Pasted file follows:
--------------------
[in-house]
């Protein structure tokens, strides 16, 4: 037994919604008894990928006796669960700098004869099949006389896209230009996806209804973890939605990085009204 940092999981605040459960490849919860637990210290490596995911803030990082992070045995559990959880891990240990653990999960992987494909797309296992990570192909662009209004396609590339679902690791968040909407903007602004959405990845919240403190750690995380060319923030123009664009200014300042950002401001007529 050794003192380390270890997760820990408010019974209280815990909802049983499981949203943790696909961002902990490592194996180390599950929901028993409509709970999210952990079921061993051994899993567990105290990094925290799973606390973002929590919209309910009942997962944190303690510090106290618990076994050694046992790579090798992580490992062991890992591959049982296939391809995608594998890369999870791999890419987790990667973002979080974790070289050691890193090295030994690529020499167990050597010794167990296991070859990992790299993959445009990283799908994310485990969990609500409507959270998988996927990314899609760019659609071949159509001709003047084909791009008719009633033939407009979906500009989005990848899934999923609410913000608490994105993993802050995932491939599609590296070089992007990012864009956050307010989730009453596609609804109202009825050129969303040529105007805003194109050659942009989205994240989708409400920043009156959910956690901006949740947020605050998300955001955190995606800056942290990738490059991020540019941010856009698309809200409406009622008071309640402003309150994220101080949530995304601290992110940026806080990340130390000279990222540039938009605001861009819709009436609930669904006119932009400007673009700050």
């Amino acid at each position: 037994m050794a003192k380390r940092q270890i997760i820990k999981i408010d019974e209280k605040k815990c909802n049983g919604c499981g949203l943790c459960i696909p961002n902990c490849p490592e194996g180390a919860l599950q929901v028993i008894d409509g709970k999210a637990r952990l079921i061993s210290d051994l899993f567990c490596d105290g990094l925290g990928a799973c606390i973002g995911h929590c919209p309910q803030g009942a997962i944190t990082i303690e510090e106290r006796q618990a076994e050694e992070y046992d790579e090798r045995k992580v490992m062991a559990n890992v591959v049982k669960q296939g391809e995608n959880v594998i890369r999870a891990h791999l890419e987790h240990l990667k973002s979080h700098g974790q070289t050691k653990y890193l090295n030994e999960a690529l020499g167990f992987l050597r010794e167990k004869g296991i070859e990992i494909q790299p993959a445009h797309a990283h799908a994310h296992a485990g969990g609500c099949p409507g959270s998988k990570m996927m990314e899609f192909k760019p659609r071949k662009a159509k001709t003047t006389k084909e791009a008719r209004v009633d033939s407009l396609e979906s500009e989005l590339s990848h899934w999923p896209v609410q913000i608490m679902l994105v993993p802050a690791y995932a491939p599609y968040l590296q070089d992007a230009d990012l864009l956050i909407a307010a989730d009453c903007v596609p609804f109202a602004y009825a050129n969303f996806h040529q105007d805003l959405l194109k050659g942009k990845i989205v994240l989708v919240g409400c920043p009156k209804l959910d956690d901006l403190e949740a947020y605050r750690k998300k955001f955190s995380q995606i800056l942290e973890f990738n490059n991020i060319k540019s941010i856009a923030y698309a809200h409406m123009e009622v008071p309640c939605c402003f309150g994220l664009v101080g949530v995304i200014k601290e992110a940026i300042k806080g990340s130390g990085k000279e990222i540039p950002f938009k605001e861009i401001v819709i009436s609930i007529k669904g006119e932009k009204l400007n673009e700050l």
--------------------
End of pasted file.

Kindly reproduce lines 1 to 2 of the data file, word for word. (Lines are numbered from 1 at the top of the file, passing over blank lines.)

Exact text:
[in-house]
């Protein structure tokens, strides 16, 4: 037994919604008894990928006796669960700098004869099949006389896209230009996806209804973890939605990085009204 940092999981605040459960490849919860637990210290490596995911803030990082992070045995559990959880891990240990653990999960992987494909797309296992990570192909662009209004396609590339679902690791968040909407903007602004959405990845919240403190750690995380060319923030123009664009200014300042950002401001007529 050794003192380390270890997760820990408010019974209280815990909802049983499981949203943790696909961002902990490592194996180390599950929901028993409509709970999210952990079921061993051994899993567990105290990094925290799973606390973002929590919209309910009942997962944190303690510090106290618990076994050694046992790579090798992580490992062991890992591959049982296939391809995608594998890369999870791999890419987790990667973002979080974790070289050691890193090295030994690529020499167990050597010794167990296991070859990992790299993959445009990283799908994310485990969990609500409507959270998988996927990314899609760019659609071949159509001709003047084909791009008719009633033939407009979906500009989005990848899934999923609410913000608490994105993993802050995932491939599609590296070089992007990012864009956050307010989730009453596609609804109202009825050129969303040529105007805003194109050659942009989205994240989708409400920043009156959910956690901006949740947020605050998300955001955190995606800056942290990738490059991020540019941010856009698309809200409406009622008071309640402003309150994220101080949530995304601290992110940026806080990340130390000279990222540039938009605001861009819709009436609930669904006119932009400007673009700050």